Social insect are profoundly influenced by primer pheromones (PPhs), which are efficient means for maintaining social harmony in the colony. PPhs act by affecting the physiology of the recipients with a subsequent shift in their behavior, and many PPhs have a releaser effect (i.e., changing the probability of performing a certain behavior upon perception). In this review we try to clarify the interplay between such dual pheromonal effects. Only a few PPhs have been identified, and we provide evidence for their existence in multiple species of social Hymenoptera, which is the most extensively studied of the social insects. We focus on the regulation of reproduction, social policing, and task allocation. Considering PPhs in a broad sense, we also discuss fertility signals and the role of cuticular hydrocarbons as putative PPhs. Identification of the underlying chemistry of PPhs offers insights into insect physiology and the evolution of social behavior. PPhs of the honey bee are used to demonstrate the complexity of pheromonal communication in social insects.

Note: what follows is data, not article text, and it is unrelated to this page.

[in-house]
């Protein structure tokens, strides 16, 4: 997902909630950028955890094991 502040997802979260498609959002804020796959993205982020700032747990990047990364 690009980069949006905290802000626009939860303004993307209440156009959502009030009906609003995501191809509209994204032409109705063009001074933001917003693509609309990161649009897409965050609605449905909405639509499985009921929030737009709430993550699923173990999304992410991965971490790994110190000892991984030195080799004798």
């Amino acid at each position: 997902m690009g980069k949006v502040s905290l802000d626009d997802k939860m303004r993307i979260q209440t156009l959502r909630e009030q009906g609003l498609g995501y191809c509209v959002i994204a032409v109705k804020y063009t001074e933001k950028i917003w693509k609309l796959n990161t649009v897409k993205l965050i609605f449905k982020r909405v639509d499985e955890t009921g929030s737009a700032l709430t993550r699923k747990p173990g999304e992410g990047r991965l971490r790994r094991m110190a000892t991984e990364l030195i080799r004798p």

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  • Article Type: Review Article
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